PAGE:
However, the research undertaken by Longley and his colleagues contains a great deal more than surnames and their geographical distribution. The researchers have also studied indicators and details of economic and social status based upon type of neighbourhood, as suggested by postcode. Other factors, including property values, educational attainment, employment levels, financial data and health statistics, have also been included in their analyses.

And when this information is applied to the descendants of the Cornish mining families, who had lived a life of grim poverty in the 19th century, it becomes clear they fared little better in relative terms in their new home town of Middlesbrough in the 20th century. Many of them, according to Longley, still live in poor housing and some are on social benefits. Educational standards are low and they lack professional qualifications. The passage of more than a century has produced no change to their lot. The past hundred years may have brought general improvements to health and education, but the descendants of those Cornish migrants remain in low socio-economic groups. "The Cornish families of Teesside are just one example," says Longley. "Getting out of the rut is harder than we might believe."

One problem is that we are blinded by stories of startling individual success: the Charles Dickenses of our Victorian past who rose from poverty to achieve wealth. We conclude that society is fluid and fair, particularly to enterprising migrants. In fact, cases such as that of Dickens are the exception. The norm is social immobility, a point you will be persuaded of if you compare the two maps produced by Longley's database - the ones for 1881 and 1998.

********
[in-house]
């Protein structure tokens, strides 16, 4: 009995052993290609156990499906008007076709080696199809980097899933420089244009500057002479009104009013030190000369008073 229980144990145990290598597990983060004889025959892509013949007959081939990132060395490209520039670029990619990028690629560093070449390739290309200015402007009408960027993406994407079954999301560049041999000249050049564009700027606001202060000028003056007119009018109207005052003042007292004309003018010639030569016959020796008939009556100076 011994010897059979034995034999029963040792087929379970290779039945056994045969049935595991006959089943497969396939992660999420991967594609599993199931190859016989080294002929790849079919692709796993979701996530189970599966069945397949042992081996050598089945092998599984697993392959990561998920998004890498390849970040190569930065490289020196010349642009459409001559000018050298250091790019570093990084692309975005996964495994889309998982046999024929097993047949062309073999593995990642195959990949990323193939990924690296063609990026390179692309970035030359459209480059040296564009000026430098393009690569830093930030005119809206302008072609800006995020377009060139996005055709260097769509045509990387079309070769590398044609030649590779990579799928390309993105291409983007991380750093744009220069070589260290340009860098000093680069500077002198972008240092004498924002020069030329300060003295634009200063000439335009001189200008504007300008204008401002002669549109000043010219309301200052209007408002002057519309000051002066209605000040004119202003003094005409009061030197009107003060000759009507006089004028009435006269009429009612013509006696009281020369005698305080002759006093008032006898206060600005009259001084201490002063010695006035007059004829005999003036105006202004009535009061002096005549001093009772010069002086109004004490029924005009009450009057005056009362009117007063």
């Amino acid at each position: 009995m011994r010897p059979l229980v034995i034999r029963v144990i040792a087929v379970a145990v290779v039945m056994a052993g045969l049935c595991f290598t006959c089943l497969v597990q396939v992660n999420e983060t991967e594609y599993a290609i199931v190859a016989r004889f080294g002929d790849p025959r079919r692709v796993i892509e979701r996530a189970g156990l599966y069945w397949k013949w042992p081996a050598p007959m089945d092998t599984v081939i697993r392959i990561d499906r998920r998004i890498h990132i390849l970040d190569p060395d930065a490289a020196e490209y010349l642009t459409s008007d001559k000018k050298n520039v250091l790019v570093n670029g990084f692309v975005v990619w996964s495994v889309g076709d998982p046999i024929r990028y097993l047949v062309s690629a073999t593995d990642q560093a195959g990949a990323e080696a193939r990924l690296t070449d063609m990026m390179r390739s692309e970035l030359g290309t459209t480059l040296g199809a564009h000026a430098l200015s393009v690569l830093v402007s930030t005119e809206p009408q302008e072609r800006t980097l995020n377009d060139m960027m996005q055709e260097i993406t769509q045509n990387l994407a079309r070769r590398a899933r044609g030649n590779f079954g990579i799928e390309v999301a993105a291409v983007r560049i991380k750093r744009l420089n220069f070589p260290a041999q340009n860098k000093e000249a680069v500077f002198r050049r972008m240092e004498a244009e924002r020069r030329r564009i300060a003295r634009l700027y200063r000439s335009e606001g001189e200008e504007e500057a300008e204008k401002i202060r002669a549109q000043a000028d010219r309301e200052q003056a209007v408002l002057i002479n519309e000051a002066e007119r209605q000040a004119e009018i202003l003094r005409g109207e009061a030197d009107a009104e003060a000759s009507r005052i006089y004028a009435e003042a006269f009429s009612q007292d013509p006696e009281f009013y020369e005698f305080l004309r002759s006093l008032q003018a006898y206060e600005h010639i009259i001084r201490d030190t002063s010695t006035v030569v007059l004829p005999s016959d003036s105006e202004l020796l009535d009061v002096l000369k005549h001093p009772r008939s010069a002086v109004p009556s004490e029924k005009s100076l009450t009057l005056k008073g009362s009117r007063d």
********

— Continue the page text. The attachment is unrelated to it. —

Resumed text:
If you flick between the two maps for most names, you see the spread of families from a specific heartland to other areas of the country. Thus you might be inclined to conclude that Longley and his colleagues have demonstrated the flexibility and geographical mobility of British people during the past century. In fact, that is not what is being displayed. If we compare the two sets of maps, the old and the new, the really striking aspect is that the original pockets of surnames on 1881 maps remain exactly where they are on the maps of 1998. So, yes, some people move on, but a greater number stay put.

"What we see most in the 1998 maps is just a blurring of surname hot spots as a few people head off and start up lives somewhere else," says Longley. "The real surprise for us was the extent to which people appear to stay where they are. Moving on to a new life in a new location is too traumatic for most people and so they stay where they are, getting on with their lives much as their parents, grandparents and great-grandparents did before them." Therefore, the idea that we are increasingly socially mobile may be a myth. Journalists and academics may move about the country but most people stay put.

That is the real lesson from these new studies: that the nature of British society has changed far less than we previously supposed. Indeed, many scientists now believe that most of the genes of the British people today can be traced back to the very first people who settled on the land more than 12,000 years ago. We may have some added Viking blood or Anglo-Saxon genes but deep under our skin, most of us are still Stone Age hunters. Similarly, Longley's research shows that our social structure is rather inflexible and resistant to change. Movement to the top is a slow business.

Loyal wives

Although the lack of mobility of the average Briton may appear depressing, our attachment to place has thrown up other, more satisfying findings. One recent programme of research revealed that British women are marked by their startling fidelity. This was shown by studying the Y chromosomes of British men. This bundle of DNA confers masculinity and is passed on, like a surname, from father to son. Professor Mark Jobling of Leicester University has found that if you compare surnames with Y chromosomes, you get a surprising match. Discounting common names such as Smith, Jobling found that two men with the same surname, chosen at random, had a 50 per cent chance of also having the same Y chromosome.